Suzanne Collins’s bestselling young adult series made its feature film debut and iOS arcade game release a week ago. It’s taken me this long to see the movie, and play the game. I had other stuff going on. But now here I am, with the three sitting loosely in my head together. Which has always been the intent of transmedia. Yes, another game conference buzzword dredged up from yesterday, that rarely sees reality. Yet here it is, nice and shiny, like Cinna’s eyeliner. Let’s take a look at all three, and see how they fit.
Written in the first person, present tense, the book instantly places the reader into the emotions of a teenaged girl, facing gladiatorial combat in a post-post apocalyptic future. The characters are strong, the life and death struggle extremely immediate and meaningful, although the premise is somewhat implausible. I never suspended disbelief. The idea that any society would willingly continue to send its children to death, in a reality TV orgy for 74 years doesn’t make sense to me. Nor does it make sense to me that the victor in a civil war would seek to keep the wound open and fresh, inciting the inevitable future rebellion. If there were religion involved, then I’d find this more believable. Nonetheless, I enjoyed the book. Three fingers up.
As with most book adaptations, much is cut from the film. However, the performances all seem true to the characters, which is fairly rare for adaptations. Jennifer Lawrence, as Katniss Everdeen, is right on the money. She’s at once oddly familiar and unsettling, perhaps due in part to her playing young Mystique in X-Men: First Class, but largely because she projects the delicate balance of practicality and passion inherent to the character. Yet, so much depth is gone, so much of her inner voice. Granted, there’s only 2 hours 22 minutes to present the full story, which is the constant challenge in digesting any novel into a videobite. Giving her a voiceover wouldn’t have been right, it certainly was jarring in Dune and the theatrical release of Blade Runner. And then there’s Peter Jackson’s solution which is to go the full 3 hours, and add in Special Edition content later.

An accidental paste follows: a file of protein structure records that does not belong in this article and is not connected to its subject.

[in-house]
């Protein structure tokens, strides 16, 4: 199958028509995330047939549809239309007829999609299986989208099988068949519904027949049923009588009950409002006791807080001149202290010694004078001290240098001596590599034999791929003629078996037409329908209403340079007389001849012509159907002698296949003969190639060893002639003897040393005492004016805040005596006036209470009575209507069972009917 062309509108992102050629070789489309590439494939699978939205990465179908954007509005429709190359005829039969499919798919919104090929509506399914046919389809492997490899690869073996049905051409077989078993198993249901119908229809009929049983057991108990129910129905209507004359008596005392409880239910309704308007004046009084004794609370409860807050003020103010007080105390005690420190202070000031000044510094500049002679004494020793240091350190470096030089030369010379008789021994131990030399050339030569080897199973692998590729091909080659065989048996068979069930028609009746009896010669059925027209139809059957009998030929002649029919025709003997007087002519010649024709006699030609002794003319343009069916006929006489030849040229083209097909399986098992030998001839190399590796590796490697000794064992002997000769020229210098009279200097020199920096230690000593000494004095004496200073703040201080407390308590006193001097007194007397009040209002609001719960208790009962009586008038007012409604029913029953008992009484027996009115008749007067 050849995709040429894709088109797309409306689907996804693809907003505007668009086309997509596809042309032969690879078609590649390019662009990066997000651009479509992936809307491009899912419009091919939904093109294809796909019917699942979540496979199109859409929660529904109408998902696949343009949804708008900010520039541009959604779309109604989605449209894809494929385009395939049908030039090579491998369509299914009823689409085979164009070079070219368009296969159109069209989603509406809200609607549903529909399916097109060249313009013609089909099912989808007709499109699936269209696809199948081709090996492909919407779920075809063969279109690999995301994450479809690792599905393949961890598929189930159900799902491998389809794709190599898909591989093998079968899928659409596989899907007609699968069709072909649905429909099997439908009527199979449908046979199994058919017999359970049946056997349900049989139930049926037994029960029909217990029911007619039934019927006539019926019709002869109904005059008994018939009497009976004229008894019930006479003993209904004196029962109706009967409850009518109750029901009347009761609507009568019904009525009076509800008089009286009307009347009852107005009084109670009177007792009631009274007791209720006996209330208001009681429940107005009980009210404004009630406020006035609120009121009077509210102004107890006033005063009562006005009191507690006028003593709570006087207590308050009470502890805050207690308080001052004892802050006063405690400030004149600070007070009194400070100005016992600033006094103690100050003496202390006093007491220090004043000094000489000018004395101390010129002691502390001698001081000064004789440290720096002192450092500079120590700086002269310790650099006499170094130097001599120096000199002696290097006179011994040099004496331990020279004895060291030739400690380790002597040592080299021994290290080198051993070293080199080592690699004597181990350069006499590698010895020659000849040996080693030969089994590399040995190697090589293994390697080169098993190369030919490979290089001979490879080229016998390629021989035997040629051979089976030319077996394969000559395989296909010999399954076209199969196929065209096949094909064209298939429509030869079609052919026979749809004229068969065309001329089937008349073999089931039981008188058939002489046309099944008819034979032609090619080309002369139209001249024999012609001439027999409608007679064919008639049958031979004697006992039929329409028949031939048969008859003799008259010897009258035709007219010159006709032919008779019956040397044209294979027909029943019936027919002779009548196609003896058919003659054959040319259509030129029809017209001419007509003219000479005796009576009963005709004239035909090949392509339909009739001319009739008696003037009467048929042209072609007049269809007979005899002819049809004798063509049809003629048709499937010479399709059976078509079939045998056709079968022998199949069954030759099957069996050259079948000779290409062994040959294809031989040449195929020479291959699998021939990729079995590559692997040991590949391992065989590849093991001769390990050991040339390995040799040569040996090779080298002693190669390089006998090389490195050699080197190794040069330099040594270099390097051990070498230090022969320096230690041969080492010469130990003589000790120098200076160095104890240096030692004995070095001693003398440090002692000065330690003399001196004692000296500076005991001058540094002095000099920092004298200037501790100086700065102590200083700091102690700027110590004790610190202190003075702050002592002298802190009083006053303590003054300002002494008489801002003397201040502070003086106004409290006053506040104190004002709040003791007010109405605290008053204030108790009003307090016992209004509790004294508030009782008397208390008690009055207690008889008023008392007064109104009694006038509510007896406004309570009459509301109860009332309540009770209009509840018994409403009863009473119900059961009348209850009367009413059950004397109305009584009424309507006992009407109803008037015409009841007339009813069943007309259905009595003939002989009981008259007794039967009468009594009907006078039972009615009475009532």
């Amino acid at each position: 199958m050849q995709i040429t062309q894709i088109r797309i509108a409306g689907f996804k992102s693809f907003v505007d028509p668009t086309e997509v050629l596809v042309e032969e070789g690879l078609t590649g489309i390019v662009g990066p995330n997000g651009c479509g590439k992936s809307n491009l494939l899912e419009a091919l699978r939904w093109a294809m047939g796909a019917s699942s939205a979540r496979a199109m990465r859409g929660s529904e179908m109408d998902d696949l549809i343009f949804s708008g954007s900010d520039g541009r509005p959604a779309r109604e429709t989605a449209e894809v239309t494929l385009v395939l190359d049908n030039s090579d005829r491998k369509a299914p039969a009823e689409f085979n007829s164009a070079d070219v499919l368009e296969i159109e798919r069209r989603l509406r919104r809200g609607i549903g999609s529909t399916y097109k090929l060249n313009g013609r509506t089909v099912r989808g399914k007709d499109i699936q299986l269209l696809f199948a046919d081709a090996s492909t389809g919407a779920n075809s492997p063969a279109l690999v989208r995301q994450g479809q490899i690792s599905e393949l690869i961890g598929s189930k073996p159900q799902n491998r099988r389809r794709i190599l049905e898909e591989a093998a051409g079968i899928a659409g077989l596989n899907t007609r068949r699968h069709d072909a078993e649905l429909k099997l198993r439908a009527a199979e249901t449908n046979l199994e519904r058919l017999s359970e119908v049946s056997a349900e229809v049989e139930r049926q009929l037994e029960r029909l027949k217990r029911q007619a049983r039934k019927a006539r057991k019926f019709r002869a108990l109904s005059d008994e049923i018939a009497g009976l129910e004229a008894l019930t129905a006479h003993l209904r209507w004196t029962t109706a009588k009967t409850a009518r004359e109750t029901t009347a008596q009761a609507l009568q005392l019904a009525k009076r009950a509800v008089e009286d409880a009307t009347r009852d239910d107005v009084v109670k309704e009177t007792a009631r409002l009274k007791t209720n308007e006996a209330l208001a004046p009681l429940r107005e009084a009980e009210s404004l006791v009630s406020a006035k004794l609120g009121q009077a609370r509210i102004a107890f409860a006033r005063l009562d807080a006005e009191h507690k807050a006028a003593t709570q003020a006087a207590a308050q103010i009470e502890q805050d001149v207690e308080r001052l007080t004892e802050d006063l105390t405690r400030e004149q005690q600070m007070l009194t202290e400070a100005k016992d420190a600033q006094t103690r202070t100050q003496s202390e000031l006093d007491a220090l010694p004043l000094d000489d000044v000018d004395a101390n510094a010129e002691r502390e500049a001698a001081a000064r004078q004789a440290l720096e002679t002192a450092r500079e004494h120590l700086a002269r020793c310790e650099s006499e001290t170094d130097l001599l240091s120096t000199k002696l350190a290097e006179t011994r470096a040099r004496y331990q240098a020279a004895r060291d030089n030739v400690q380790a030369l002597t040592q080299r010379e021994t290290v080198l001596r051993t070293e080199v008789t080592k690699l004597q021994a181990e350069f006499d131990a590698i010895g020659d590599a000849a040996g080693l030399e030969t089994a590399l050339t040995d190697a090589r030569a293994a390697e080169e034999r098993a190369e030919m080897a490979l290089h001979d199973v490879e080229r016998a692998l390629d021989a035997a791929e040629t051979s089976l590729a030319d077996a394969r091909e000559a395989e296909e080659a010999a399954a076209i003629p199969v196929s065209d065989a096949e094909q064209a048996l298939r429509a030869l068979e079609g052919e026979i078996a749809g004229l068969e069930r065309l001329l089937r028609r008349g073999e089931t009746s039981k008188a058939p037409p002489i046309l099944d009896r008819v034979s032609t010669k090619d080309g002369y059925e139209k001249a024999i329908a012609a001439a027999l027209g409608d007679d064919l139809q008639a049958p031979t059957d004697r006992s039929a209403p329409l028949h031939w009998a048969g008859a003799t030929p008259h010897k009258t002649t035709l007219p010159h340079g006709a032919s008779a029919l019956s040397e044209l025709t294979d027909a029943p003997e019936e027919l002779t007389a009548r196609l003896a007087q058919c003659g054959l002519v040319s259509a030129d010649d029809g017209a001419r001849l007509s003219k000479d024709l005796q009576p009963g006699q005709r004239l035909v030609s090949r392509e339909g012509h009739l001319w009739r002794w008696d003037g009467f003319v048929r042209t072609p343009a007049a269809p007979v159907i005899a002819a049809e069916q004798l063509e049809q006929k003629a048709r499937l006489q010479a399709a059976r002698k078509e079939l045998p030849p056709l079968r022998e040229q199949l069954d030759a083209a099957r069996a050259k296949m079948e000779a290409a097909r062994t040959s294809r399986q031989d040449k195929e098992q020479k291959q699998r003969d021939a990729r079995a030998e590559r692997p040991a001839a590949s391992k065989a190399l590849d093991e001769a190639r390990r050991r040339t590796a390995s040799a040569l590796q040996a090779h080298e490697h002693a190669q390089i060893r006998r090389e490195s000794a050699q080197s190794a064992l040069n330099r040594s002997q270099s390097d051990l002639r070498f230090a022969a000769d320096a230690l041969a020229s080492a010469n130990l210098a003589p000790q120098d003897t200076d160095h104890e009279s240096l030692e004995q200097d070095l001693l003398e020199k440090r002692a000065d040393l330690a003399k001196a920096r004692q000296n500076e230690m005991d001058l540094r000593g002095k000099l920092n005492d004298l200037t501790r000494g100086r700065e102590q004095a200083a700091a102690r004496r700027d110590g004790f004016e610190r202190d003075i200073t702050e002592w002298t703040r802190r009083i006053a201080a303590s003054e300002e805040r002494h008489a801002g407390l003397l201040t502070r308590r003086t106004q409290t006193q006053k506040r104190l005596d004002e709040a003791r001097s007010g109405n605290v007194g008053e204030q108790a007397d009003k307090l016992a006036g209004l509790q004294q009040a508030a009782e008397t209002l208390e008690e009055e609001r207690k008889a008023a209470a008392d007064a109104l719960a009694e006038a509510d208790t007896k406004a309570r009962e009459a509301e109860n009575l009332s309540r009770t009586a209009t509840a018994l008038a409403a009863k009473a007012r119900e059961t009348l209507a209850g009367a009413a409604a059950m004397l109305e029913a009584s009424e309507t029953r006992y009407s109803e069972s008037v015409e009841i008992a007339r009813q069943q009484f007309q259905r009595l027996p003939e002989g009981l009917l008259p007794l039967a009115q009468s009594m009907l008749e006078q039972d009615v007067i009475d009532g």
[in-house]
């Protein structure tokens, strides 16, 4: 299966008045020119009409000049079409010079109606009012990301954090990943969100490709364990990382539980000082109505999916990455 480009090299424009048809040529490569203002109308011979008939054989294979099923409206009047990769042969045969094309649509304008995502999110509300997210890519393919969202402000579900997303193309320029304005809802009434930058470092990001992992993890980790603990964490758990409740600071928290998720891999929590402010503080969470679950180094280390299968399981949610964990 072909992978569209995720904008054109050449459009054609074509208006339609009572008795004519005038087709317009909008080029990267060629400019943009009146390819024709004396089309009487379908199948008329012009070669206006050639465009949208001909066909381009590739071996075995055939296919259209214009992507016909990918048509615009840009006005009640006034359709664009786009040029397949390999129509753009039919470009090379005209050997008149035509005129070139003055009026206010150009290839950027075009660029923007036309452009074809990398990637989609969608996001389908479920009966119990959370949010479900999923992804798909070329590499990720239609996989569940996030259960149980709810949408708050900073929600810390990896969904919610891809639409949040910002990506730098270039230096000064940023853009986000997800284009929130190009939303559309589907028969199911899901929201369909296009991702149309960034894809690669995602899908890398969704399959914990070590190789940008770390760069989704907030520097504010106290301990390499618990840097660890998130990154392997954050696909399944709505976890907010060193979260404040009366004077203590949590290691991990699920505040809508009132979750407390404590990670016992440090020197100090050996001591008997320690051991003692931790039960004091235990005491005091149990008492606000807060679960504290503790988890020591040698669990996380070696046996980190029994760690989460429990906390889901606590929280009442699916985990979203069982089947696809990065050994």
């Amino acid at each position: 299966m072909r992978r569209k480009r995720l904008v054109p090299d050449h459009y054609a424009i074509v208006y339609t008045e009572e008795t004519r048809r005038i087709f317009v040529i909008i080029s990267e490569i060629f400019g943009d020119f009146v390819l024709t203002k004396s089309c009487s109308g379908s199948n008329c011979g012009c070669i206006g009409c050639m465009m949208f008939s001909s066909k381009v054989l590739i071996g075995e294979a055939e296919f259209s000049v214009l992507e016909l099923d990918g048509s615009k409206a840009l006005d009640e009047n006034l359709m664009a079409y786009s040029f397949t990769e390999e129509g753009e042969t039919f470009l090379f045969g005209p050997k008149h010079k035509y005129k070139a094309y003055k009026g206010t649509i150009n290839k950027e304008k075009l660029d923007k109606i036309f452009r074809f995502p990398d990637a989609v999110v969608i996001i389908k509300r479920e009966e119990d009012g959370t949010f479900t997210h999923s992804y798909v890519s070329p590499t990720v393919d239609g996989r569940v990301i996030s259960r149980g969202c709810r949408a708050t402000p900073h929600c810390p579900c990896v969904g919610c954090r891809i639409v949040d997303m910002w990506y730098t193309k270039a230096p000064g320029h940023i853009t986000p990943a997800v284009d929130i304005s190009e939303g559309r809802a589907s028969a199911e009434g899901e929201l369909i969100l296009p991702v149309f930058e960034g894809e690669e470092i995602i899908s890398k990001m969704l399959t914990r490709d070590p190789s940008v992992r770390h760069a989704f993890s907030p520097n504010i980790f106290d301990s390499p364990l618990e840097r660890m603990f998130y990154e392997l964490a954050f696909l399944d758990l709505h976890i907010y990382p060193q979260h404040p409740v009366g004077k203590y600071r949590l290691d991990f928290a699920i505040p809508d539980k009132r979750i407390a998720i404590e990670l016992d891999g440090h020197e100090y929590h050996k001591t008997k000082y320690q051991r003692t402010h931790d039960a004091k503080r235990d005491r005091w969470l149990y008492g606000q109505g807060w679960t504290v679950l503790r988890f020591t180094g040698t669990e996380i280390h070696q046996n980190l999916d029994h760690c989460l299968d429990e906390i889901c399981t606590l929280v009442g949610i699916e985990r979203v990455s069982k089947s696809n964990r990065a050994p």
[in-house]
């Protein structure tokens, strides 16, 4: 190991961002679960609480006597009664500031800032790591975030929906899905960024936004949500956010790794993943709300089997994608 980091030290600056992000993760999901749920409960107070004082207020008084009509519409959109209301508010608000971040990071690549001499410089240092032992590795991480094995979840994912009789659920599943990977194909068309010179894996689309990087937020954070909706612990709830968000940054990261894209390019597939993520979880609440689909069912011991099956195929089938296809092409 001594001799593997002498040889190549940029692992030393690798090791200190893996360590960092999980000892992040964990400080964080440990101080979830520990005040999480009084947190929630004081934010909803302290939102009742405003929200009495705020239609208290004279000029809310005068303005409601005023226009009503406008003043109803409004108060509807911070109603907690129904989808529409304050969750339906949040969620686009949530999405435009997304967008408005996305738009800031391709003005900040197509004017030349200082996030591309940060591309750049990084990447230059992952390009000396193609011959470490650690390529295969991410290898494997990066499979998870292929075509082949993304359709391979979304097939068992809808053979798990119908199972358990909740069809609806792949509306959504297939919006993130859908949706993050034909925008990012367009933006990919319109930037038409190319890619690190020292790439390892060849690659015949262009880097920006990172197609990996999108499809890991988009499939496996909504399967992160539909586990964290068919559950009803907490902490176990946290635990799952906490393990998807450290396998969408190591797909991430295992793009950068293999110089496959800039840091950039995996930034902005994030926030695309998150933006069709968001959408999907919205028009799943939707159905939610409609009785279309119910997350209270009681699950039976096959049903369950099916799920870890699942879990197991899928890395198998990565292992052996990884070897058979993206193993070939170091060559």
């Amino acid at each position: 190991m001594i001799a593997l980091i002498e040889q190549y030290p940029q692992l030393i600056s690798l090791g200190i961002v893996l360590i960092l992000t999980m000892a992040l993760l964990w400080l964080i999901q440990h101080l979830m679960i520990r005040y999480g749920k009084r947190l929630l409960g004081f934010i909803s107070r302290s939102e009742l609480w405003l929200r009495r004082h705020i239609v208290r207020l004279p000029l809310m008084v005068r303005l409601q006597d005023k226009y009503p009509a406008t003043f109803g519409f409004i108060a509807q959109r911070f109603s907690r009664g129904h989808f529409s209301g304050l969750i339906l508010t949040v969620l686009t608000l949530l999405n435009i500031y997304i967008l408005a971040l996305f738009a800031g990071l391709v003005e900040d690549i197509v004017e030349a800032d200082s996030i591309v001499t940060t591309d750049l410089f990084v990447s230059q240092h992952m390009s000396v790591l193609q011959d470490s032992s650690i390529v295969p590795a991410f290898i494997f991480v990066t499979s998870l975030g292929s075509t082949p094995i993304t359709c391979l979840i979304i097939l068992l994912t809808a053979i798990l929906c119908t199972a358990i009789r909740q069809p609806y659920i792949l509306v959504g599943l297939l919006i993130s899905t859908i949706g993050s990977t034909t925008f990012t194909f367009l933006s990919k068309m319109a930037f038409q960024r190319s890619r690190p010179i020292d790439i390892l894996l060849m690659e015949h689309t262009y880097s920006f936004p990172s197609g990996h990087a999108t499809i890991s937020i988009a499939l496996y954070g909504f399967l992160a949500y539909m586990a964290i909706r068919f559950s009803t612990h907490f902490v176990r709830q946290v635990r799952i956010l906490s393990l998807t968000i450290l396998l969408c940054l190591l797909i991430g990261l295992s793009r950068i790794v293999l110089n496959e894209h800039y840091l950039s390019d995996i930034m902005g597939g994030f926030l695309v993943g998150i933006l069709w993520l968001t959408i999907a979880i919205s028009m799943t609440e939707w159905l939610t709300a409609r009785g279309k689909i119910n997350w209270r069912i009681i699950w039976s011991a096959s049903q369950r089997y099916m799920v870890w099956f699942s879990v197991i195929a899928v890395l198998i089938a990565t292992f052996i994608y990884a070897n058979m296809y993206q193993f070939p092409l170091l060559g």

But other choices are unrelated to this seemingly unsurmountable challenge, for example, <SPOILER> the fact that Katniss doesn’t have the berries in her mouth, seems to limit the risk of the scene. </SPOILER> On the plus side, since this a visual medium, we get a lot of visual treats, like the science fictiony goodness of The Capitol’s hovercraft and cityscapes, the hilarious costuming of Caesar Flickerman, and Seneca Crane’s curlicue trimmed beard. The opulent look of The Capitol seems to almost invite a rap number in the middle of the film, to offset the pervasive tone of gloom throughout the film. You know, “Yo, this be the Hunger Games, don’t turn your back on nobody, for rilla, Cinna.” But maybe that wouldn’t be quite right. It might have woken up the guy sitting next to me though. In the end, while gloomy, the film seems less intense and laden with consequence. Two fingers up.